Vroom also forecast third-quarter revenue of between $268 million and $290 million, while analysts on average had expected $344.6 million, according to Refinitiv data.
The company's Texas Direct Auto segment sold 1,110 cars in the quarter, 60.2% lower than last year, due to government-mandated "stay-at-home" orders and coronavirus-led disruptions in the Houston area.
Vroom's Chief Executive Paul Hennessy said the drop in demand and uncertainty around vehicle pricing early on in the pandemic led the company to significantly reduce its inventory during the first half of the quarter.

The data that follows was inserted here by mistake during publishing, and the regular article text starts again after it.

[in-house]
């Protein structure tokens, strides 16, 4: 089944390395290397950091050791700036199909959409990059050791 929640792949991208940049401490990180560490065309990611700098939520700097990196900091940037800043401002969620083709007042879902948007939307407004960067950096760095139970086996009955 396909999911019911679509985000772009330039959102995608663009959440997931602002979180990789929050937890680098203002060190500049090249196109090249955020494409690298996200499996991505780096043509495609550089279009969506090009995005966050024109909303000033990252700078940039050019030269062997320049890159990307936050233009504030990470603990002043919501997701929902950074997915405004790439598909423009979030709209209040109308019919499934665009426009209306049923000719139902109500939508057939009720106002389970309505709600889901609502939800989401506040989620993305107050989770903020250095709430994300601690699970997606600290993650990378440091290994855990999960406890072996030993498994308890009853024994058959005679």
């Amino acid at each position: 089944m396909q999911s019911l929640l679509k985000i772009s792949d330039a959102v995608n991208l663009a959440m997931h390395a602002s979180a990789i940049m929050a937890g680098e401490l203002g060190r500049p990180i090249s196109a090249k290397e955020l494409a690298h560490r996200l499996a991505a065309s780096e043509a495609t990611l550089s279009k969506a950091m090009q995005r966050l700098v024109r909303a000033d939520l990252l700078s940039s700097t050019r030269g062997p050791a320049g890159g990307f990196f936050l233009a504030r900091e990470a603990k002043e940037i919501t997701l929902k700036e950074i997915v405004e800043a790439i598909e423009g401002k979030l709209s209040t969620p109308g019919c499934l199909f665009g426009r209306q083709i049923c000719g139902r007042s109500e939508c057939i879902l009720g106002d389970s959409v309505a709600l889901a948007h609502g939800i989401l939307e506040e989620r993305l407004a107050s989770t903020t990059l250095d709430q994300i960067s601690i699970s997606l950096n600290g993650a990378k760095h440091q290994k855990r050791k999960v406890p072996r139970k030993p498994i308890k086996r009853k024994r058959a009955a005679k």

Excluding items, the company posted a net loss of 34 cents per share, compared with analysts' expectation of a 7 cent loss.
However, Vroom's e-commerce revenue jumped 45.2% as auto retailers increasingly turn to e-commerce to arrange for vehicles to be picked up or delivered without requiring customers to visit stores.
Vroom's shares, which debuted on the Nasdaq in early June at an IPO price of $22 apiece, fell to $59.14 in extended trade.
(Reporting by Sanjana Shivdas in Bengaluru; Editing by Devika Syamnath)